Child Dedication: Bringing Up Children

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Deuteronomy 6:5-9; Proverbs 22:6

Jesus said in Mark 9:37 “Whoever welcomes one of these little children in my name welcomes me.”

Last Sunday we had child dedication service and two children were dedicated. Before the dedication, we looked at Deuteronomy 6:5-9 and Proverbs 22:6 on bringing up children. In God’s church, parents and “significant others” (church members) are entrusted to bring up children in the way of the Lord. Children are God’s gift to parents (Genesis 33:5; Psalm 127:3).

When faced with the spiritual upbringing of our children, we sometimes are tempted to take the position that crèche and Sunday School teachers are specially trained and thus we leave this to them. However it is good to take heart from Deuteronomy 6:5-9 that we as parents have the primary responsibility to teach our children to love God and obey his commandments. This is reaffirmed in the greatest commandment in the New Testament in Matthew 22:37-39. Matthew 22:37-39 teaches the crucial first principles of parenting. We are to teach our children to (a) love God, (b) love others, and (c) love oneself.

Deuteronomy 6:7 asks us to “impress them” on our children. Konrad Lorenz, an Austrian ethologist, demonstrated the principle of imprinting, that is, the first three years of a child’s life are the most important; the younger a child is, the more impressionable they are and things taught to them when they are young will serve them into adulthood. The bible already taught us this in Proverbs 22: 6 “Train a child in the way he should go, and when he is old he will not turn from it”. Thus we train our children from young to love God, love others, and love themselves. Galatians 6: 2, 5 asks us to train our children to carry their own load (things that they can do for themselves) and we carry their burdens (things they cannot do for themselves).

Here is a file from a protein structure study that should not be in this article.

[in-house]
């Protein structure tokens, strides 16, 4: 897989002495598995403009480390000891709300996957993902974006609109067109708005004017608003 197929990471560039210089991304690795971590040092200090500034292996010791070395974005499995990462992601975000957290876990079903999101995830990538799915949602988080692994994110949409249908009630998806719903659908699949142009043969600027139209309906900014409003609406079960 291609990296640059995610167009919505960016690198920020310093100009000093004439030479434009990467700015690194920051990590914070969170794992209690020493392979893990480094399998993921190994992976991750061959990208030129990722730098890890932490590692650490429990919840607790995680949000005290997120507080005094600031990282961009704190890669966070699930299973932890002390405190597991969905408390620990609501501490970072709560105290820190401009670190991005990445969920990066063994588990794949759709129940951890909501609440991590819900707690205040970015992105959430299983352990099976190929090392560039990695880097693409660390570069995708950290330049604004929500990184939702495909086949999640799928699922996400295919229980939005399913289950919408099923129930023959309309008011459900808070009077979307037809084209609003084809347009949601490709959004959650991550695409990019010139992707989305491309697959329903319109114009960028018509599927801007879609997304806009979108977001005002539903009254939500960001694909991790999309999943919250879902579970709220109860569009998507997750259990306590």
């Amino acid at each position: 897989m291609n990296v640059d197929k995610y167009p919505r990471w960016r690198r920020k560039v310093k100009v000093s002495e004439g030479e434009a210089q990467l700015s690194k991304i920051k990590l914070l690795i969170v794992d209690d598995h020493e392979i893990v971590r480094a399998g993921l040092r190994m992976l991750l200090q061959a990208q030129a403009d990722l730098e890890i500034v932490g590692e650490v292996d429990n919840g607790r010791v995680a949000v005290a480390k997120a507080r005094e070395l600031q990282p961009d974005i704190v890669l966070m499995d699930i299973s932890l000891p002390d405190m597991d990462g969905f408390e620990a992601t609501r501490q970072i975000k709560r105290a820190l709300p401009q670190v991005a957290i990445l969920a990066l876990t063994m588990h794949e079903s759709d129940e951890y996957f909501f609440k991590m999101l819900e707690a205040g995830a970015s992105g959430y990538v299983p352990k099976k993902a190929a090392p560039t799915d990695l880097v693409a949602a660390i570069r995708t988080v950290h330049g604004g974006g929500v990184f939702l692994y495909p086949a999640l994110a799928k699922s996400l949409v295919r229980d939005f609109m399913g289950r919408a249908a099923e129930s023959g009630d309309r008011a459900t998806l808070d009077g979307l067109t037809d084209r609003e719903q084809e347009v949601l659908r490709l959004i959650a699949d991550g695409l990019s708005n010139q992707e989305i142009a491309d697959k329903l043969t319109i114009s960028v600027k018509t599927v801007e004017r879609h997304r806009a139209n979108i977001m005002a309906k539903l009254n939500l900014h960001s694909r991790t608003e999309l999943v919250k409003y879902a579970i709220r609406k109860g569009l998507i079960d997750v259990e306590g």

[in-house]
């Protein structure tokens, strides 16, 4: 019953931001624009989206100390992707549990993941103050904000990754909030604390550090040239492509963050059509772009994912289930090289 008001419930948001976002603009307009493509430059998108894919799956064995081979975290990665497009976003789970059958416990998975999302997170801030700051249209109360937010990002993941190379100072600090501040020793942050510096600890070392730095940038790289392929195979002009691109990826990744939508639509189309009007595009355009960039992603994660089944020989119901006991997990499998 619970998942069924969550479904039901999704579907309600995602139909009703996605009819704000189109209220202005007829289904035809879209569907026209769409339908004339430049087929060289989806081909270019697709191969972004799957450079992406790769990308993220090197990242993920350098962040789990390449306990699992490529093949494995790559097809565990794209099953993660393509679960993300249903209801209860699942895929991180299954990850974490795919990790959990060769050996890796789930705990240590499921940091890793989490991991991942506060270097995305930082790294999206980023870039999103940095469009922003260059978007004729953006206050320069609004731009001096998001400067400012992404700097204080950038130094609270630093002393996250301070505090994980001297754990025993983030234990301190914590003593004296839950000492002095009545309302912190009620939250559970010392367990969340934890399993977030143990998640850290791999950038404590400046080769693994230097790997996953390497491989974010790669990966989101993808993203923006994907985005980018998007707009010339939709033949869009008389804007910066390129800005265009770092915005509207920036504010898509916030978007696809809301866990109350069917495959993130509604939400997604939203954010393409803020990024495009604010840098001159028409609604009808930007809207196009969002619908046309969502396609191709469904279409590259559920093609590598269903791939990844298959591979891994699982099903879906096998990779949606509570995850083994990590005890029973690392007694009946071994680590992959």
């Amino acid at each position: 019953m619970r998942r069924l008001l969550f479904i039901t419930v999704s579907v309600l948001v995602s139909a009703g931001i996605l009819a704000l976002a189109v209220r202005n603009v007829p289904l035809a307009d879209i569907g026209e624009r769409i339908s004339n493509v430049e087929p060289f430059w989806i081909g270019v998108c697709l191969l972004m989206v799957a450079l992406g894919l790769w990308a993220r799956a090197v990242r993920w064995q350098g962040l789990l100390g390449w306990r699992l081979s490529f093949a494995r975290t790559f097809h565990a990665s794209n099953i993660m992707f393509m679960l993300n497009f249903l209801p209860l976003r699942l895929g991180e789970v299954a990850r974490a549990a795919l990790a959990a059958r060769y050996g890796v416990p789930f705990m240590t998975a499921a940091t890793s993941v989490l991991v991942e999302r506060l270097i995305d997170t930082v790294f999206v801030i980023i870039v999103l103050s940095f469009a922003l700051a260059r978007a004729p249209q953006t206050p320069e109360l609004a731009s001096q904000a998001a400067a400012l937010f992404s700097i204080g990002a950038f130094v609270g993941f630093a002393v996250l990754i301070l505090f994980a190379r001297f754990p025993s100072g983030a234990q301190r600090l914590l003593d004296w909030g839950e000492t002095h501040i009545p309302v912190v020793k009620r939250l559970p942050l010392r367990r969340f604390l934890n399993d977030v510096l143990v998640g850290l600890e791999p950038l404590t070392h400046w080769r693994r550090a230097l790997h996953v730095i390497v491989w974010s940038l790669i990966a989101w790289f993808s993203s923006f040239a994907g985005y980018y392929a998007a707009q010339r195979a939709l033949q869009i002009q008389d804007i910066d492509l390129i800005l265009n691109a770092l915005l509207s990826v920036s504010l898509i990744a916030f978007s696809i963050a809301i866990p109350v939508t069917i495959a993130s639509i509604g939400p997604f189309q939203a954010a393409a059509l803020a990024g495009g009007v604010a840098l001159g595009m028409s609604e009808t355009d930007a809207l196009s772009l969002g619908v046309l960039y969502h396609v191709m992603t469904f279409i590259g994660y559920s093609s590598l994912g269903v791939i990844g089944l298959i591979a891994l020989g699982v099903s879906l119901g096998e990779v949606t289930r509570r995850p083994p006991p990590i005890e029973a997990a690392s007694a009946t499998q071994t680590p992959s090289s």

We also train our children in teamwork. We also ask God to show us the way to develop our children’s unattractive traits into useful qualities (eg from reckless and foolhardy, to being brave and courageous; from being a daydreamer and dawdler into being creative). Train our children too in good manners, chivalry and to serve (both at home and in church).

​The training of children is by the parents and supported by “significant others” (church members) in church. We are also part of God’s church universal; thus we are also “significant others” to children in other parts of the world, especially to those who are in need or are orphans. God bless.

Pastor Boo Teong